> Short Story Challenge 2008 > International
Writers Take on the Short Story Challenge
Take on the Short Story Challenge
Writers are natural
procrastinators. Ask any writer with fiction
languishing on the side – too much structure stifles the
process, too little structure and it falls flat. But, is
seven days enough time to create an original short story
… and win?
According to the entrants,
And if the pressure to
produce a compelling story within a specified timeframe
affected their creative process, several writers we
spoke to were showing no signs of wear, even as the
contest’s closing date was 24 hours away.
Because the NYC Midnight
Short Story Challenge tests writers creatively by
forcing them to move outside their comfort zones of
familiar and/or preferred genre, there were times, as
one might expect, when things were trying.
Particularly at in the first
few days of the contest.
“Slogging around for six
days trying to think of a fantastic idea was stressful
at times,” admits Tom Jubert, a video game scriptwriter
living in the UK. He is used to writing for assessment
and deadline, but “finding an approach to the genre that
appealed to me, while still qualifying for the
competition was difficult,” he admits.
If the fantasy genre threw
Laura Kjolby Bovencamp “for a loop,” it was “getting it
out on paper initially” that the BC graphics artist
found most challenging.
Fellow participant Sharon
Fiennes-Clinton, who was sick the week of the
competition, agrees. Getting down the first line of her
horror story involving a remote control was difficult,
she says, but “knowing that the rest of the story is
right behind just waiting to be typed” helped soothe any
nervousness about meeting the deadline.
After tossing around ideas
and storylines for days, competitors got down to the
matter of writing, some waiting until the last day of
the contest to start. Some wrote longhand and
transcribed, editing as they typed, others created as
many as five typed drafts.
As these writers polished
their final drafts, each maintained that the pace of
writing an original short story in seven days spurred
their creativity and tested their skills despite the
inherent challenges of writing in an unfamiliar genre,
on an assigned subject, within a strict time limit.
“It takes more discipline
to focus and not get sidetracked,” says Jennifer
Lapointe, a Montreal jazz vocalist and voice teacher.
First-time Short Story
competitor, the substitute music teacher and reading
tutor, found the contest’s close timeframe allowed her
to keep the excitement of the story fresh throughout the
week. “The birth of the story that gives you the rush
and the connective flow of the process within a small
time frame” kept her “deeply” involved in the story, and
took breaks to bake homemade desserts despite her
indifference to sweets.
UK resident Leila Nicotera
also took breaks from her daily writing. “It’s good to
“take breaks and talk to people,” she says, “It’s
amazing how a seemingly random conversation can spark
the nugget of an idea that will make your story work.”
For these writers, the
seven-day pace sharpened the creative process as did
preferred location, which for some means established,
for others it means frequent movement.
Visual effects artist
Nicotera wrote in her bedroom, at her desk, “on the bus,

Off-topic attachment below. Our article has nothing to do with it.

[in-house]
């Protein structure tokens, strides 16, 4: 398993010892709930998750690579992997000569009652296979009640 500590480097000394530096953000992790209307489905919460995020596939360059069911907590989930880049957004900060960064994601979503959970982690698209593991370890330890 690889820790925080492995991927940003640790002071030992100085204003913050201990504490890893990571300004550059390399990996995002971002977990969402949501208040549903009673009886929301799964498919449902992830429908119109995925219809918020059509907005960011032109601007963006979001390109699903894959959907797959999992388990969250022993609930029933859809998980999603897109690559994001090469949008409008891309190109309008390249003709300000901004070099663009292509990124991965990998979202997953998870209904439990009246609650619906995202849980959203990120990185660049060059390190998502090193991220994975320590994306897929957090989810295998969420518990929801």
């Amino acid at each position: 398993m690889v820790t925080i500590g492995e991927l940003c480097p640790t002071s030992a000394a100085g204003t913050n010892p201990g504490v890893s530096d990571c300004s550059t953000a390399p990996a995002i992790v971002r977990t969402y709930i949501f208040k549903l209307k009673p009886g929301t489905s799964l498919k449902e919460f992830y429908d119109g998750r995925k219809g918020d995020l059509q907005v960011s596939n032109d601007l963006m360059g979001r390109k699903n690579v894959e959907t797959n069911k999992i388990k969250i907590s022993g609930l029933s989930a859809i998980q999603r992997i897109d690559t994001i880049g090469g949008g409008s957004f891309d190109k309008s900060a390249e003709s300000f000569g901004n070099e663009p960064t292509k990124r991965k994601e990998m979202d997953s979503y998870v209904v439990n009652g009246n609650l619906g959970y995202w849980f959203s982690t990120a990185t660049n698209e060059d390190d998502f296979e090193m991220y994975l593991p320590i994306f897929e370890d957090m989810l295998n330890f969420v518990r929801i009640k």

the tube, and any coffee shop” she found open for
business, whereas, Lapointe preferred to write at the
same spot each day with a souvenir surfboard hanging
administrator Sharon Fiennes-Clinton, too wrote “while
in transit, at my daughter’s dance class, at work. Shift
is what I do,” she says.
On the other hand, Tom
Jubert composed his entry while sitting comfortably on
his favorite “huge, plush, swivel chair” he’d “carted
around to five different houses in the last five years.”
No matter where they wrote,
or the time of day, or night, contestants focused on
their entries, despite work schedules and family
Laura Daphine, a former
Manhattanite, suffering from a “raging head cold” during
the length of the competition, set aside time after work
because, she says, she has a “night-functioning brain.”
Martin Gooch, UK director for film and television,
composed his story on his laptop “between the hours of
11pm. and 2 a.m.” while sitting on his bed listening to
music through headphones.
Feeding off the energy a
tight timeline provides, writing with one eye on the
clock, challenges writers in creativity and craft, but
it does not mean sacrificing downtime either.
Laura Kjolby Bovencamp,
didn’t feel pressured by the timeline. “If I did, I
wouldn’t have watched both two-hour shows of American
Idol this week.” Besides, she says, “I’m not sure a
lot more time necessarily makes for better work,” she
The deadline is essential,
agrees Leila Nicotera, “It drives everything forward,
especially if you are writing as a hobby.”
It is important to “test
yourself and see if you have what it takes to be
creative, meet deadlines, juggle things. I think it’s
important if you’re serious about writing.”
“I live in this timeframe
and prefer it as I have a breathtaking array of
procrastination techniques,” joked Laura Dauphine. “Look
for my entry at 11:58 p.m.”
As a copywriter for a
downtown Toronto bank, Dauphine consistently has “a
graphic studio breathing down my neck for copy.” And
with an assigned genre of comedy, with text messaging as
the subject, she was more apprehensive of fellow genre
competitors from the UK – known for strong wit and
sarcasm – than the deadline.
By all accounts, the NYC
Midnight Short Story Competition is challenging,
unnerving, and exhilarating.
Jubert, who was assigned the horror genre with a topic
of a rest stop, the best part of the contest “was most
likely the simple challenge of writing to a specific
end. Usually, the idea comes, and the genre and topic
follow. Writing to order was an interesting change.